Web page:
-- As prices of frozen foods double
Though authorities at the Ministry of Commerce and Industry (MOCI) have persistently rejected claims that they do usually issue the much-publicized Import Permit Declaration (IPD) on a selective basis, the prices of some food items, mainly frozen food, have spiked due to “limited IPDs” in the country.
The acquisition of IPD from the MOCI is a requirement to import goods into the country as well as discharge them from the Freeport of Monrovia.
Accordingly, during the tour of various markets in Monrovia and its environs on Tuesday, September 14, 2021, it was observed that the prices of frozen foods like chicken feet, pig foot, chicken, turkey wings, chicken wings, and sausage on the local market have doubled on account that the retailers are forced to buy at the prices given by the only importer, who is said to be favored when it comes to the acquisition of IPD.
These foods are part of Liberians’ everyday food, therefore, the demand for them on the market is very high. In December last year, President George Weah issued Executive Order 103 in an effort to stimulate economic growth. Executive Order 103, among other things, exempted all commercial importers of goods into Liberia from seeking Import Permit Declaration (IPD).
The Executive Order stated, “All Commercial Importers of goods into Liberia are exempted from seeking Import Permits and filling Import Permit Declarations. In lieu of the IPD, the Import Notification Form (INF) is now being used as an administrative document to collect trade statistical data to monitor the inflow and outflow of goods and facilitate trade in the Commerce of Liberia.”
As a result of the lack of adherence to the President’s mandate at the Ministry of Commerce, businesses are now compelled to seek IPD as the Ministry of Commerce has been reneging on the issuance of the IPD. However, many of the affected businesses believe that the Commerce Ministry’s action is deliberate and intended to create an unfair market situation and suppress some businesses.
The report concerning the soaring prices of frozen food on the local market contradicts a recent assertion by the Minister of Commerce and Industry, Marwine Diggs that there is adequate frozen food on the Liberian market.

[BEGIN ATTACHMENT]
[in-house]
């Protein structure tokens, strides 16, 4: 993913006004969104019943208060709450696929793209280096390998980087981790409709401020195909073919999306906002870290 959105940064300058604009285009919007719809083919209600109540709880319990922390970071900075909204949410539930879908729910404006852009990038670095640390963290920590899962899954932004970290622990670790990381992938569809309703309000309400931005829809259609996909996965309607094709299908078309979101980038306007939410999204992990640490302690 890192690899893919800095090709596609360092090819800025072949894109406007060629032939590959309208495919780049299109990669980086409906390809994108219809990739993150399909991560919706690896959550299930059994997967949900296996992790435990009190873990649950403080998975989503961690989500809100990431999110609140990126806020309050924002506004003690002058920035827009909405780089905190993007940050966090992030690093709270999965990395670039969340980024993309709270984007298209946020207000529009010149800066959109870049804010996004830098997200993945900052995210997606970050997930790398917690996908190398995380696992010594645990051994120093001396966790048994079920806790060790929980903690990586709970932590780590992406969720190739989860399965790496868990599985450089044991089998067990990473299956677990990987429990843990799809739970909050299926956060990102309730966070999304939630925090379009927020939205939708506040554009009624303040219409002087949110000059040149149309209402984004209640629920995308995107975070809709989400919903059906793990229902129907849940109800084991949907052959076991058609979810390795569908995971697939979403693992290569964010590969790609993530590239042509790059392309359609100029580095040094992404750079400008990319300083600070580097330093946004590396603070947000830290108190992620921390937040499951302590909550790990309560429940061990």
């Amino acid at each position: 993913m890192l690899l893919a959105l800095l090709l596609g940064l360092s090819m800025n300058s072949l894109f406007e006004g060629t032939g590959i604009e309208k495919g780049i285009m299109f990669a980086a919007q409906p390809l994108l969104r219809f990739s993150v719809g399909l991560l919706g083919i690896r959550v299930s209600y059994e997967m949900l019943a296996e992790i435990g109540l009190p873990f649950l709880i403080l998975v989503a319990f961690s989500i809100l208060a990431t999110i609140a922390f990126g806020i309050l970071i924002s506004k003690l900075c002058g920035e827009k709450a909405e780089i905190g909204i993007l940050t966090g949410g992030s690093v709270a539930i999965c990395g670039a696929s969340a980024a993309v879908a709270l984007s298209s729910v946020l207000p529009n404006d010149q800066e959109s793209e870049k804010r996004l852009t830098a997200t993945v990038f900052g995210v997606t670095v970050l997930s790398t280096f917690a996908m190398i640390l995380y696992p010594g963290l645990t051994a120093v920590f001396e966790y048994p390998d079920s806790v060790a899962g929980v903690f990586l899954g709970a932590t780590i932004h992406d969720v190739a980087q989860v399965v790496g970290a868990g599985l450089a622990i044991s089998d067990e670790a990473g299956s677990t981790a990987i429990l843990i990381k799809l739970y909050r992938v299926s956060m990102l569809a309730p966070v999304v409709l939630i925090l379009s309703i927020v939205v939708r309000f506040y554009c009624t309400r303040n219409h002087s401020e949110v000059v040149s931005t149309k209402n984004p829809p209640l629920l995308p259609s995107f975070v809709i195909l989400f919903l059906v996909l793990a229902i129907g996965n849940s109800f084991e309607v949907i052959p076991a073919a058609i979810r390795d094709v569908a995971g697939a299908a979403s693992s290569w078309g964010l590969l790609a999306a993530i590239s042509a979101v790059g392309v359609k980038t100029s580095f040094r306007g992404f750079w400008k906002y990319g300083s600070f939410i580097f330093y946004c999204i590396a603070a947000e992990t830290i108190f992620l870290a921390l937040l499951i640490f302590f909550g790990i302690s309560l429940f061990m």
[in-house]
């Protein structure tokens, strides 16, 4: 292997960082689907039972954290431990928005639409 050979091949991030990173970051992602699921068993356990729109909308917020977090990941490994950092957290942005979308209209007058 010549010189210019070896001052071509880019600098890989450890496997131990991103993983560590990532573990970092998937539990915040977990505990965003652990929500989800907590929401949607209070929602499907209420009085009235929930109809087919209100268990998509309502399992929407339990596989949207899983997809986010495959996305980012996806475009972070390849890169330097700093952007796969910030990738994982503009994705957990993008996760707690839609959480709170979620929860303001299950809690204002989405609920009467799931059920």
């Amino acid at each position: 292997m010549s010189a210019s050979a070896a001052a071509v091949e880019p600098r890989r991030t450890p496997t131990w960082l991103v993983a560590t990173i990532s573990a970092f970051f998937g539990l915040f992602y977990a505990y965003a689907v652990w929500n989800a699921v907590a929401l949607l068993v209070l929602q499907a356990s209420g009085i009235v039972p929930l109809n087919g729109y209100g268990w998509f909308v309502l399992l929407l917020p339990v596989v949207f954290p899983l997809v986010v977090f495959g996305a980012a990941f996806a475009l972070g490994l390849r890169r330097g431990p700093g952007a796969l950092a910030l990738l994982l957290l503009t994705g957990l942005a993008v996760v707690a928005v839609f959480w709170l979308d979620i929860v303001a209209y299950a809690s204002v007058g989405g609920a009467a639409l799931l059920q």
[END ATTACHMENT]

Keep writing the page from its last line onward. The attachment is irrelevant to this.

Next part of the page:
Minister Diggs made the clarification when she addressed a well-attended news conference at the Ministerial Complex in Congo Town, regarding reports that there was insufficient rice on the market. Contrary to the reports, the Commerce and Industry Minister clarified that there is sufficient rice at the port of Monrovia that can last from now to November of this year.
“The aim of the Pro-poor is to make sure that the people of this country don’t find it difficult to afford their daily meal. We all know that the only way items can be less expensive on the market is to encourage competition amongst the importers. If you have only one person importing an item in the country, you are compelling everyone to buy at the price he or she (the importer) is requesting for the item,” Josephine Toe, a frozen food retailer at the Water Side Market in Monrovia remarked.
Several other marketers at the Waterside Market and other markets within Monrovia and its environs buttressed the assertion by their colleague, Josephine Toe as it relates to the soaring prices of frozen food on the local market. Besides frozen food, it was also observed that other food items like onion and egg are also getting more expensive by the day due to the alleged selective issuance of IPDs.
“The chicken feet I used to buy for L$100 is now sold at $150 on the market. The price of the onion and the egg has doubled,” Marie Williams, a mother of 10, said. “How do they want us to feed our families when prices are getting unstable and are climbing the ladder every day,” she questioned.
“You can’t have only one person getting IPD for frozen food and other food items and strangulating others thus putting them in huge fees at the port. That is like saying that you want only one importer in the country. If that is the case, how do you get competition on the market? Everyone knows that without competition on the market prices will always go up at the will of the only importer allowed to obtain IPD,” an importer, who spoke on condition of anonymity, decried.
“A serious delayed tactics for signing IPDs is affecting other importers and causing serious demurrage, thus triggering the prices of frozen food items on the market to climb at the detriment of the ordinary citizens who have very low purchasing power,” the importer further decried while calling on the Minister of Commerce and Industry to resolve this issues.